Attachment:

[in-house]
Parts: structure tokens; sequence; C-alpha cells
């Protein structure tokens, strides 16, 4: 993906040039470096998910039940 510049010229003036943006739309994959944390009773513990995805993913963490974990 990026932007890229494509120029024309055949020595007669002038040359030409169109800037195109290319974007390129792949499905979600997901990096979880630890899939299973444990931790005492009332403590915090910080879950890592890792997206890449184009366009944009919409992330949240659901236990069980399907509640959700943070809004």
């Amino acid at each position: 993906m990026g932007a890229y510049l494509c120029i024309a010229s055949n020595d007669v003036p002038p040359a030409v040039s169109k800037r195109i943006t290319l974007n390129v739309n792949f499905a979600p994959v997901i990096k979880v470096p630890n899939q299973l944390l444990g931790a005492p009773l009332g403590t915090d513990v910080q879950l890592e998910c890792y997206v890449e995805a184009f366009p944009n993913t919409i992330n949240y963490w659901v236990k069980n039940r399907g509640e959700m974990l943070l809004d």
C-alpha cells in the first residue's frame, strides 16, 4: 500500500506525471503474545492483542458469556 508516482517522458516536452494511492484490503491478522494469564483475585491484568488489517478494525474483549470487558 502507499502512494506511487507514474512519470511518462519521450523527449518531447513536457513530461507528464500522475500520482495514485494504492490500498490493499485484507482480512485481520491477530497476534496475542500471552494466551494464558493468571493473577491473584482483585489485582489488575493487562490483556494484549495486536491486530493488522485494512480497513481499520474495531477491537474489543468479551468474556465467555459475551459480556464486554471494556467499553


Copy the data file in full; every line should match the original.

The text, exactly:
[in-house]
Parts: structure tokens; sequence; C-alpha cells
């Protein structure tokens, strides 16, 4: 993906040039470096998910039940 510049010229003036943006739309994959944390009773513990995805993913963490974990 990026932007890229494509120029024309055949020595007669002038040359030409169109800037195109290319974007390129792949499905979600997901990096979880630890899939299973444990931790005492009332403590915090910080879950890592890792997206890449184009366009944009919409992330949240659901236990069980399907509640959700943070809004």
């Amino acid at each position: 993906m990026g932007a890229y510049l494509c120029i024309a010229s055949n020595d007669v003036p002038p040359a030409v040039s169109k800037r195109i943006t290319l974007n390129v739309n792949f499905a979600p994959v997901i990096k979880v470096p630890n899939q299973l944390l444990g931790a005492p009773l009332g403590t915090d513990v910080q879950l890592e998910c890792y997206v890449e995805a184009f366009p944009n993913t919409i992330n949240y963490w659901v236990k069980n039940r399907g509640e959700m974990l943070l809004d």
C-alpha cells in the first residue's frame, strides 16, 4: 500500500506525471503474545492483542458469556 508516482517522458516536452494511492484490503491478522494469564483475585491484568488489517478494525474483549470487558 502507499502512494506511487507514474512519470511518462519521450523527449518531447513536457513530461507528464500522475500520482495514485494504492490500498490493499485484507482480512485481520491477530497476534496475542500471552494466551494464558493468571493473577491473584482483585489485582489488575493487562490483556494484549495486536491486530493488522485494512480497513481499520474495531477491537474489543468479551468474556465467555459475551459480556464486554471494556467499553